His party's offices were torched, while his opponents called the president a "dictator" and "pharaoh" who has now acquired more political might than ousted leader Hosni Mubarak.
There was fierce fighting in Alexandria following afternoon prayers, as thousands of opposing protesters hurled rocks and broken masonry at each other outside a mosque.
State television reported that mobs in a number of cities had set fire to the offices of the Freedom and Justice Party, the political wing of Mr Morsi's Muslim Brotherhood.
The group's headquarters in Suez, Port Said and Ismailia were all said to have been targets.
Youths had been involved in clashes with police in Mohamed Mahmoud Street – scene of deadly riots a year ago – since Monday. But as enormous crowds filed into Tahrir Square, the violence appeared to be escalating.
Mohamed ElBaradei, the one-time presidential candidate who had previously negotiated a political truce with Mr Morsi, claimed that the president had appointed himself the "new pharaoh" following the constitutional declaration he issued.
"Morsi today usurped all state powers," he wrote on Twitter shortly after the Egyptian leader's surprise statement, in which he confirmed that he had granted himself legislative and constitutional powers.
Mr ElBaradei added that the move was a "major blow" which could have "dire consequences".
Worrying political battle lines were developing in Cairo as huge groups of rival protesters staged separate rallies.
Outside the Presidential Palace, thousands of Muslim Brotherhood members arrived to celebrate Mr Morsi's announcement – a move which grants him immunity from judicial oversight along with vague new powers to protect the "goals of the revolution".
Giving a speech to his supporters, Mr Morsi said the declaration had been made to safeguard the future of the nation. "We are, God willing, moving forward, and no one stands in our way," he said.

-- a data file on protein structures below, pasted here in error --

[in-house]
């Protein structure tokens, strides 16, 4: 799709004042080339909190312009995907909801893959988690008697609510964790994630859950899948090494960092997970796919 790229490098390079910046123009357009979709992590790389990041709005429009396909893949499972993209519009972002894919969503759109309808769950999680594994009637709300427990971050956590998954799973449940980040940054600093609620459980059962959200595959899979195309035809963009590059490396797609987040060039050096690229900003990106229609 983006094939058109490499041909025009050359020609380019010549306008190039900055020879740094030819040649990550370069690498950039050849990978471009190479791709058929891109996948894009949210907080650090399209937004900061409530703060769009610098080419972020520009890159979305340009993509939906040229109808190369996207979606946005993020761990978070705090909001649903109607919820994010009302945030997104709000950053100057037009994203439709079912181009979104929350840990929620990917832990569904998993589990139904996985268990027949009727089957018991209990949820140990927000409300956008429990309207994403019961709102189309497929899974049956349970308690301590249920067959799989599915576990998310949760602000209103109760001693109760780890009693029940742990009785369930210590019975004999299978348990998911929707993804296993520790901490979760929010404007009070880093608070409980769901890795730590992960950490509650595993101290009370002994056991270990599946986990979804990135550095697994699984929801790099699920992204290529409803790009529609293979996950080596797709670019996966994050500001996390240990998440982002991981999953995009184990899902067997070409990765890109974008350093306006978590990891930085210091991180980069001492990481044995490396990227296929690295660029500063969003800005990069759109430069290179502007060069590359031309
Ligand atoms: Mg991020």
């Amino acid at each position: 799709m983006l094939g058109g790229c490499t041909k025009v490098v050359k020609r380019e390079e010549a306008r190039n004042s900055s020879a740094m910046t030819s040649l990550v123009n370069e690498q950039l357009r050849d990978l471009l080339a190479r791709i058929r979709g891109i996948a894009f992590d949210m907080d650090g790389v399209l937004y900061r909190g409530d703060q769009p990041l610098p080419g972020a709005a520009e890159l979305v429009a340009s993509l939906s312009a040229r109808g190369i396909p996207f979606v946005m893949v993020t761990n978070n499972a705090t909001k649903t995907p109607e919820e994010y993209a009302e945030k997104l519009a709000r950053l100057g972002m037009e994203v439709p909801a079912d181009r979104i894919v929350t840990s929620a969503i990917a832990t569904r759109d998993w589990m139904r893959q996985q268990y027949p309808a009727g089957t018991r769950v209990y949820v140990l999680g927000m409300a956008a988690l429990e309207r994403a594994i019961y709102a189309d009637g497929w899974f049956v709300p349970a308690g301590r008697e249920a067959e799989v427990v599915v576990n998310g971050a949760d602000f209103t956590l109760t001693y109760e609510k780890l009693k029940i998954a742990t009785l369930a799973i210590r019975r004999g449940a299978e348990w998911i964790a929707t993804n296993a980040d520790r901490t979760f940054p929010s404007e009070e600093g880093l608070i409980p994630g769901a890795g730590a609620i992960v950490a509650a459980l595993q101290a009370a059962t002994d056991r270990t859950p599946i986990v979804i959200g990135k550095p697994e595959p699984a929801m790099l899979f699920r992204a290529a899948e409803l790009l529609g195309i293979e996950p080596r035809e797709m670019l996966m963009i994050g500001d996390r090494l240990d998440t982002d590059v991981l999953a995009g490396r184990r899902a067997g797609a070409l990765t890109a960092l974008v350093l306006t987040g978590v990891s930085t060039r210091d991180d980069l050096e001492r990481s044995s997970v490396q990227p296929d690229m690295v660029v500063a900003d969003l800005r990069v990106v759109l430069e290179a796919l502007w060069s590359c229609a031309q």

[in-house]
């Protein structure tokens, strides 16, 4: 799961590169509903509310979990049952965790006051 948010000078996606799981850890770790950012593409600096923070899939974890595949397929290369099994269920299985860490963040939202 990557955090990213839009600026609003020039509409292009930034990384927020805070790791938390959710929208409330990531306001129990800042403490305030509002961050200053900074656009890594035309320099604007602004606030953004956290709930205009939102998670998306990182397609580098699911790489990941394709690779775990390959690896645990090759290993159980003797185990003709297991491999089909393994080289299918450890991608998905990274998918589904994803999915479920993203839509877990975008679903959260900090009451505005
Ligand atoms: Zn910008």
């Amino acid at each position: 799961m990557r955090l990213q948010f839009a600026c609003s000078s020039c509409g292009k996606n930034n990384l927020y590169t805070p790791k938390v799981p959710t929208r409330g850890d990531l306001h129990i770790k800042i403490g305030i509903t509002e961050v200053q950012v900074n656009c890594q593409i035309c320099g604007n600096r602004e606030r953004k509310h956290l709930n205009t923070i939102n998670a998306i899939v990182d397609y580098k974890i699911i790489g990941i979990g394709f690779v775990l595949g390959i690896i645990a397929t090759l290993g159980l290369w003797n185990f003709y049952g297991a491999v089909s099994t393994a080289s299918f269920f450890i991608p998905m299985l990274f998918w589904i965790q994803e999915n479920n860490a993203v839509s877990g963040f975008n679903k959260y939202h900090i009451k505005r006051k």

"Victory does not come without a clear plan and this is what I have."
In his decree, Mr Morsi also vowed to re-examine criminal cases against officials accused of killing protesters during the Egyptian uprising – an apparent sop to activists who remain outraged that so few police officers have been brought to justice over the past two years.
Yet as bewilderment turned to anger, several thousand protesters marched on Tahrir Square in scenes reminiscent of the January 2011 protests that eventually toppled President Mubarak.
Brotherhood officials have argued that Mr Morsi's decree was necessary to ensure Egypt's revolution does not grind to a halt as a result of fractious political infighting and sabotage by elements from the old regime.
Yet critics say that Mr Morsi's arbitrary declaration may prove dangerously counter-productive.
"He now has more power than Hosni Mubarak," said Koert Debeuf, a representative of the EU Parliament based in Cairo. "The way to democracy cannot pass through dictatorship. There has been a danger of political chaos in Egypt. So in a certain way, maybe he was trying to avoid that by issuing the declaration. But by doing so he has created even more chaos." (© Independent News Service)